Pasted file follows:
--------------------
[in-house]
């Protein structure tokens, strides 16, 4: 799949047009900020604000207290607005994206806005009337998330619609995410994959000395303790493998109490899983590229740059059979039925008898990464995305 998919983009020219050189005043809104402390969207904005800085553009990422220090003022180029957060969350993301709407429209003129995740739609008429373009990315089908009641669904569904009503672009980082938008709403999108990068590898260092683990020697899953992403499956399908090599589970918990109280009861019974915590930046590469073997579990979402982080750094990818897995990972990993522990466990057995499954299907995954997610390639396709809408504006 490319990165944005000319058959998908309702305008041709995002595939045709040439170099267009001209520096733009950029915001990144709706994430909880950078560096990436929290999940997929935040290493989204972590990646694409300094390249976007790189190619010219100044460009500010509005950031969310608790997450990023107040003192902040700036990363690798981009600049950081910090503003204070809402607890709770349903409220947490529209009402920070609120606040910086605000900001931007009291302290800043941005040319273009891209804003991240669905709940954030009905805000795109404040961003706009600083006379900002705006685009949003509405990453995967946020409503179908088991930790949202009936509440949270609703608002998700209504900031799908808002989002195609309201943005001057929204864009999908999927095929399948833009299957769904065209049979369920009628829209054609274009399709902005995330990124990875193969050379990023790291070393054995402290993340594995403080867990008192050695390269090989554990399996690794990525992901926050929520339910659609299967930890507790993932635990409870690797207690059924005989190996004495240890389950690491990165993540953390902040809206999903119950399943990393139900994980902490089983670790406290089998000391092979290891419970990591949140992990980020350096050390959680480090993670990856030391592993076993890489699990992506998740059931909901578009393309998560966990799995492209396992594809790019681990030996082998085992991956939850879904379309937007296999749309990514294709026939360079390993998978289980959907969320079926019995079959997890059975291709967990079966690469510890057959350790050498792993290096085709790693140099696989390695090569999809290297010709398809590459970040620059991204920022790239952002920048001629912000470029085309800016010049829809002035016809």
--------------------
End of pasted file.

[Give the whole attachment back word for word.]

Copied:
[in-house]
């Protein structure tokens, strides 16, 4: 799949047009900020604000207290607005994206806005009337998330619609995410994959000395303790493998109490899983590229740059059979039925008898990464995305 998919983009020219050189005043809104402390969207904005800085553009990422220090003022180029957060969350993301709407429209003129995740739609008429373009990315089908009641669904569904009503672009980082938008709403999108990068590898260092683990020697899953992403499956399908090599589970918990109280009861019974915590930046590469073997579990979402982080750094990818897995990972990993522990466990057995499954299907995954997610390639396709809408504006 490319990165944005000319058959998908309702305008041709995002595939045709040439170099267009001209520096733009950029915001990144709706994430909880950078560096990436929290999940997929935040290493989204972590990646694409300094390249976007790189190619010219100044460009500010509005950031969310608790997450990023107040003192902040700036990363690798981009600049950081910090503003204070809402607890709770349903409220947490529209009402920070609120606040910086605000900001931007009291302290800043941005040319273009891209804003991240669905709940954030009905805000795109404040961003706009600083006379900002705006685009949003509405990453995967946020409503179908088991930790949202009936509440949270609703608002998700209504900031799908808002989002195609309201943005001057929204864009999908999927095929399948833009299957769904065209049979369920009628829209054609274009399709902005995330990124990875193969050379990023790291070393054995402290993340594995403080867990008192050695390269090989554990399996690794990525992901926050929520339910659609299967930890507790993932635990409870690797207690059924005989190996004495240890389950690491990165993540953390902040809206999903119950399943990393139900994980902490089983670790406290089998000391092979290891419970990591949140992990980020350096050390959680480090993670990856030391592993076993890489699990992506998740059931909901578009393309998560966990799995492209396992594809790019681990030996082998085992991956939850879904379309937007296999749309990514294709026939360079390993998978289980959907969320079926019995079959997890059975291709967990079966690469510890057959350790050498792993290096085709790693140099696989390695090569999809290297010709398809590459970040620059991204920022790239952002920048001629912000470029085309800016010049829809002035016809």